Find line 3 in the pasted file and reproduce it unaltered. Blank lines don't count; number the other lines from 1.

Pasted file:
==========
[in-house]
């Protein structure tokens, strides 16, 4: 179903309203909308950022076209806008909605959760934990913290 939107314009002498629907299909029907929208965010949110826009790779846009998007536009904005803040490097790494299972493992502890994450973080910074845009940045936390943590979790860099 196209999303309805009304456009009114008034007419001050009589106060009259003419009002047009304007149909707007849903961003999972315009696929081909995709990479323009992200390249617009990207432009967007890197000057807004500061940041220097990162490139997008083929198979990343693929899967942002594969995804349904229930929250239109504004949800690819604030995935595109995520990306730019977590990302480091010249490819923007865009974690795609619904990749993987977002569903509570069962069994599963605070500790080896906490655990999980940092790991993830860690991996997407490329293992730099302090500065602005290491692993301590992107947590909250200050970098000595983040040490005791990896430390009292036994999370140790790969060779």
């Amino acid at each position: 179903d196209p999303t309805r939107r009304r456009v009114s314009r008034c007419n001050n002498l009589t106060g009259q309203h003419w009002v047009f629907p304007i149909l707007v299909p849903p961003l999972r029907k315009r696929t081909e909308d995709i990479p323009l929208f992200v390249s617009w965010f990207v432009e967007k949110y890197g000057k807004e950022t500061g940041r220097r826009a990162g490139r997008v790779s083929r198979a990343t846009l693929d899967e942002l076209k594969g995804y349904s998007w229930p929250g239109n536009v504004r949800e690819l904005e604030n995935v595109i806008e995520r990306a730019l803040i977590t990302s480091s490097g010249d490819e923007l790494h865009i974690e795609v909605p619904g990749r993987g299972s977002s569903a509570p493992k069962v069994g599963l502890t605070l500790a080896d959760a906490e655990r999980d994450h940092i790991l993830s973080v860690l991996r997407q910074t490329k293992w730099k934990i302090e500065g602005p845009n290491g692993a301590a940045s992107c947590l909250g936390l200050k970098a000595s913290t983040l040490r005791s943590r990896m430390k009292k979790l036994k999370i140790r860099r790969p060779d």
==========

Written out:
């Amino acid at each position: 179903d196209p999303t309805r939107r009304r456009v009114s314009r008034c007419n001050n002498l009589t106060g009259q309203h003419w009002v047009f629907p304007i149909l707007v299909p849903p961003l999972r029907k315009r696929t081909e909308d995709i990479p323009l929208f992200v390249s617009w965010f990207v432009e967007k949110y890197g000057k807004e950022t500061g940041r220097r826009a990162g490139r997008v790779s083929r198979a990343t846009l693929d899967e942002l076209k594969g995804y349904s998007w229930p929250g239109n536009v504004r949800e690819l904005e604030n995935v595109i806008e995520r990306a730019l803040i977590t990302s480091s490097g010249d490819e923007l790494h865009i974690e795609v909605p619904g990749r993987g299972s977002s569903a509570p493992k069962v069994g599963l502890t605070l500790a080896d959760a906490e655990r999980d994450h940092i790991l993830s973080v860690l991996r997407q910074t490329k293992w730099k934990i302090e500065g602005p845009n290491g692993a301590a940045s992107c947590l909250g936390l200050k970098a000595s913290t983040l040490r005791s943590r990896m430390k009292k979790l036994k999370i140790r860099r790969p060779d």